Is it Better to Plead or Go to Trial?

Hi, my name is Givelle Lamano, and I’m a criminal defense attorney with Lamano Law Office. The goal of this video is to explain to you the difference with what is known as a plea bargain and going to jury trial. When you’re charged with a crime, your case is going to end up in one of two places. You either take a negotiated deal, which is also known as a plea bargain, or you exercise your constitutional right to fight your case, and go to trial. The main differences to know is with a plea bargain, it is a negotiated deal made by your criminal defense attorney and the district attorney. This is a deal that is set in stone.

After you come up with a deal, you then have something that’s called a sentencing hearing. Unless the judge disagrees with the deal, then you confirm the deal that is made, and you start the process of your sentencing. This is in comparison to what’s known as a jury trial. A jury trial is a very lengthy process that includes something that is called voir dire. Voir dire is essentially selecting a jury of your peers to determine whether or not you are guilty or not guilty. The difference with a plea bargain and a jury trail, is in a plea bargain, a deal is negotiated, whereas in a jury trial, 12 people determine whether or not you are guilty, and that is what’s done in the voir dire process, the selection of those jurors in your county.

In addition, when you go to jury trial, it could take a few days not just to select a jury, but also for your defense attorney to make arguments on your behalf to present witnesses and to present evidence. It could be a roller coaster of emotions, and events, and information that comes out all highlighting that one event that happened that brought you there. I think in order for you to determine whether or not you want to go to jury trial, the first thing that you need to do is go through your police report with a fine-tooth comb to determine the value of your case and any viable defenses.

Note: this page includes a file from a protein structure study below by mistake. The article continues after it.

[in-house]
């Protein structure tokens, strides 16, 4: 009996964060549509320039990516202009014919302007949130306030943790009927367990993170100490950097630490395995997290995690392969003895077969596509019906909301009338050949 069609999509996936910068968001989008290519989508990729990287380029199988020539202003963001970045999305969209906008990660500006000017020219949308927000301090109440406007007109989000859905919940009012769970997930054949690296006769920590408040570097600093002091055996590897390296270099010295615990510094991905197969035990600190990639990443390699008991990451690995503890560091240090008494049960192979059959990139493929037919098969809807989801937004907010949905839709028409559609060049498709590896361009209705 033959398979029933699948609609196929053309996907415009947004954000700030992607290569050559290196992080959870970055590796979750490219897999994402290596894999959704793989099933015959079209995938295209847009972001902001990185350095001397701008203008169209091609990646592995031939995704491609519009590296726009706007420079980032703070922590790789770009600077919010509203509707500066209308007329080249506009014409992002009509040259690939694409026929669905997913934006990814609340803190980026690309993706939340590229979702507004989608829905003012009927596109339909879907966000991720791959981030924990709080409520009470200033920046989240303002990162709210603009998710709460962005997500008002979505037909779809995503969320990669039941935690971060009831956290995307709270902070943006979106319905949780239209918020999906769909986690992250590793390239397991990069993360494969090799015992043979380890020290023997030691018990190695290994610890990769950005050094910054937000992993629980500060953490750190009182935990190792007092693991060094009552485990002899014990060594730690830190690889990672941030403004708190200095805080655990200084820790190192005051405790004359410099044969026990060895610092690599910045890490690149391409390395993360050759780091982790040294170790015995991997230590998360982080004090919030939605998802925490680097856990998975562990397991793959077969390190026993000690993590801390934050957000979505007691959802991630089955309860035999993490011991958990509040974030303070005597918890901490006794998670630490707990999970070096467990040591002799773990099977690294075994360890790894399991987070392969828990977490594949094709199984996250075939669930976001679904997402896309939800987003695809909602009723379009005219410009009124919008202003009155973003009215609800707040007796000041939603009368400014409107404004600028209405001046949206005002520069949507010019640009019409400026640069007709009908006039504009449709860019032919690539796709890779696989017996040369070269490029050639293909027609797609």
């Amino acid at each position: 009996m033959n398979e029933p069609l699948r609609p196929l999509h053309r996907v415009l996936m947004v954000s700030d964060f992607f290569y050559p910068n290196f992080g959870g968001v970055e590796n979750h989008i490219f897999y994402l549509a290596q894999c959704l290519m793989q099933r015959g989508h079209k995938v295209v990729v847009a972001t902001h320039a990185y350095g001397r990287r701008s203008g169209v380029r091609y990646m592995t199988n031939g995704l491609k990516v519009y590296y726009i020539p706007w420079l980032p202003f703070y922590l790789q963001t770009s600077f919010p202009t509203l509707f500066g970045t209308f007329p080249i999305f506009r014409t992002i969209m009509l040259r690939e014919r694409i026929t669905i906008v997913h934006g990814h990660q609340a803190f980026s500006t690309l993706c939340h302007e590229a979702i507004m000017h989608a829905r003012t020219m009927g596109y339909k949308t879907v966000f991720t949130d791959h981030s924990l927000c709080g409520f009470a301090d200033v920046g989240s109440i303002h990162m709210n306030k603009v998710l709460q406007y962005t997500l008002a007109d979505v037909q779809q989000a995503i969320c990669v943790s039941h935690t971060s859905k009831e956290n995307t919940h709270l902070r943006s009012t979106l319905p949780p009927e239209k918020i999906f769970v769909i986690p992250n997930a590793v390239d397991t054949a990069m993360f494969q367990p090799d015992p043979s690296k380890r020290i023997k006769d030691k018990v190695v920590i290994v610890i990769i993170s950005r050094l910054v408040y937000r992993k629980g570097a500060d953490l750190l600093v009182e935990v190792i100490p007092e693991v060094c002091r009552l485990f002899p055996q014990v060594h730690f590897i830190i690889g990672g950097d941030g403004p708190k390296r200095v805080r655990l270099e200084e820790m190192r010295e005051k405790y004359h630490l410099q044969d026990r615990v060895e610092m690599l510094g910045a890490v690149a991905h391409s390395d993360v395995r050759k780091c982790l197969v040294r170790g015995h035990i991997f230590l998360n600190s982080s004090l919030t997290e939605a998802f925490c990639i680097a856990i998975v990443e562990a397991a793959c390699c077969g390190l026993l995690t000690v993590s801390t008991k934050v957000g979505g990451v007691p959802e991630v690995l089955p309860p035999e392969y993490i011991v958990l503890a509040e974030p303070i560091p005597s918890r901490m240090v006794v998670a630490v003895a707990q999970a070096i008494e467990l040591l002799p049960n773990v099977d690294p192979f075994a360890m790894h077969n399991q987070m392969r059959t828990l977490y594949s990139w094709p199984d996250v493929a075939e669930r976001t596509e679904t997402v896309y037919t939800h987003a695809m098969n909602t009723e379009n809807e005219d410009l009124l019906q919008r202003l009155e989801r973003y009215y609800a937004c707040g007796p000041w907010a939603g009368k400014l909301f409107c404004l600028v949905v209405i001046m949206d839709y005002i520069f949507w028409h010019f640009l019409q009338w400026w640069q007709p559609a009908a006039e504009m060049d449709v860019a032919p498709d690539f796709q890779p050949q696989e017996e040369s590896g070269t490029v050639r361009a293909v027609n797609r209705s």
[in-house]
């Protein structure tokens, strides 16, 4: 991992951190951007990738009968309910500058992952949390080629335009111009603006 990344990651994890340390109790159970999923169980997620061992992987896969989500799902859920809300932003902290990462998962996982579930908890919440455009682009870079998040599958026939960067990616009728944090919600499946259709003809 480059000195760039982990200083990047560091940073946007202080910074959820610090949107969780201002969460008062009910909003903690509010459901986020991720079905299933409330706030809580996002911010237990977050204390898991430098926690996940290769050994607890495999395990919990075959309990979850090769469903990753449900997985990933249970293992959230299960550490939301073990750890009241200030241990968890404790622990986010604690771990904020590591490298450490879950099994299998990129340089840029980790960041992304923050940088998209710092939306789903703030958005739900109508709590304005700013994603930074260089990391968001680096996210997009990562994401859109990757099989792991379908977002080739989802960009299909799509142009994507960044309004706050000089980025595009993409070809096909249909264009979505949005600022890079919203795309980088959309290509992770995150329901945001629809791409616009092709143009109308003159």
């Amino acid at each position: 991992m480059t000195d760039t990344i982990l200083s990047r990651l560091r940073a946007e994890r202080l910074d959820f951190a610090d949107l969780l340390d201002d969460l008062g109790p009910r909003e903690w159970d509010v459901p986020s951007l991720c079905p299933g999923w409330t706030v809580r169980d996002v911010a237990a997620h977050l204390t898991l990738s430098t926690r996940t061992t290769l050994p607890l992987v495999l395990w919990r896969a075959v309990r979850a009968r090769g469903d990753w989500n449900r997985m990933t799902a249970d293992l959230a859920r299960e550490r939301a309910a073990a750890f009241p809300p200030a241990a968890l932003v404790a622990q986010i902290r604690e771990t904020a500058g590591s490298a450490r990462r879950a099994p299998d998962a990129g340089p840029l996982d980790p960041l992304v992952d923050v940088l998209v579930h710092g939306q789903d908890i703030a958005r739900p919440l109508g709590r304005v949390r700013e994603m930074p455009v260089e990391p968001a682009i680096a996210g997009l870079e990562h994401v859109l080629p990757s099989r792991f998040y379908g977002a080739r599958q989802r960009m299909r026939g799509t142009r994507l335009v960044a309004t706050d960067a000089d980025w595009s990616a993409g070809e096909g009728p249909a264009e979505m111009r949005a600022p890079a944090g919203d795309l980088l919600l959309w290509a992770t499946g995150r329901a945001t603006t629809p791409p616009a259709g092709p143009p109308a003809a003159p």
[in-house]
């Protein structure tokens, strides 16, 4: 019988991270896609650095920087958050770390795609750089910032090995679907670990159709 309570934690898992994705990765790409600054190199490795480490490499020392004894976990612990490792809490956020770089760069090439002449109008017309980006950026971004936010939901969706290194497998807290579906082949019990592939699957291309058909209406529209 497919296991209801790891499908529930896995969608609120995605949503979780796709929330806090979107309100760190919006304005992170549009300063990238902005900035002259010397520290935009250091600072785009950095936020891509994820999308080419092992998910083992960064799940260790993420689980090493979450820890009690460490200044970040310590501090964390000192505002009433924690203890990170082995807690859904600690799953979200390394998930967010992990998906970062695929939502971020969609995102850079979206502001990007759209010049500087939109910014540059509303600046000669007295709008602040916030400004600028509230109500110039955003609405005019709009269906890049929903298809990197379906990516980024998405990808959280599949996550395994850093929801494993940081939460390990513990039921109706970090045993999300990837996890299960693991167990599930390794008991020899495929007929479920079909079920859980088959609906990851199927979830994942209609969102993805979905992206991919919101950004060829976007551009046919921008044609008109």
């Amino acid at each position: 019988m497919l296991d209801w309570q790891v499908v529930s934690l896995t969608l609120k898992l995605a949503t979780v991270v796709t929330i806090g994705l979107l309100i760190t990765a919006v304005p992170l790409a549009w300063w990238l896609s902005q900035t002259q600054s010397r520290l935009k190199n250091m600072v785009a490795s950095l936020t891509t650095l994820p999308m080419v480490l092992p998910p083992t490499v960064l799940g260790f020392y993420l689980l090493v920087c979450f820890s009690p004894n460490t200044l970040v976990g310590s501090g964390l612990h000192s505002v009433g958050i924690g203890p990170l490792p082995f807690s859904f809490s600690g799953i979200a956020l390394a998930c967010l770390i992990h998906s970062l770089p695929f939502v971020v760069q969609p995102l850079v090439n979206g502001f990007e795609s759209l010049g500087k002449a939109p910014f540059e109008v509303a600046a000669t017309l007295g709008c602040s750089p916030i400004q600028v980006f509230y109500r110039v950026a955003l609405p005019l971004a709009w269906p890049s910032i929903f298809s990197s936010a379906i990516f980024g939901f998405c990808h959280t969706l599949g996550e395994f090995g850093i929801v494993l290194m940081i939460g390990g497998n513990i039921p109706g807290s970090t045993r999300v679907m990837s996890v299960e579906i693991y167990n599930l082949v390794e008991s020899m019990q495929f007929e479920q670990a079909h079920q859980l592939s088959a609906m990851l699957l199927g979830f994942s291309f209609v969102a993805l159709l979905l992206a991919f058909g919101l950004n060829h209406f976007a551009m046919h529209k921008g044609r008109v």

Please give us a call so that we can help you go over that police report, and we can examine what defenses you have to help fight your case. Thanks for listening.

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What Happens at a DMV Hearing?

Hi. My name is Givelle Lamano, and I’m a criminal defense attorney with Lamano Law Office. Very often when somebody is charged with a DUI one of the frequently asked questions that we get is, “What is a DMV hearing?” The DMV hearing is also known as an APS hearing. APS stands for Administrative Per Se.

At the end of the day, the goal at a DMV hearing for your defense attorney is two things. Number one is the discovery process, and number two is to align your potential suspension with the DMV with any potential court suspension. Let’s start off with the discovery process.

The discovery process essentially means gathering information about your DUI case, including any 911 phone calls, any dash cam videos, any body cam videos. Anything that will help give us a brighter picture of your case and what happened.

The second part, which is the suspension,  is what most people tend to get confused. Technically, the court can suspend your license, but the DMV can, as well. So a good thing to do would be to align both the suspension of the court and the DMV, and that can be done strategically by your defense attorney.

If you have any questions, our goal is to keep you informed. Please give us a call, and thanks for listening.

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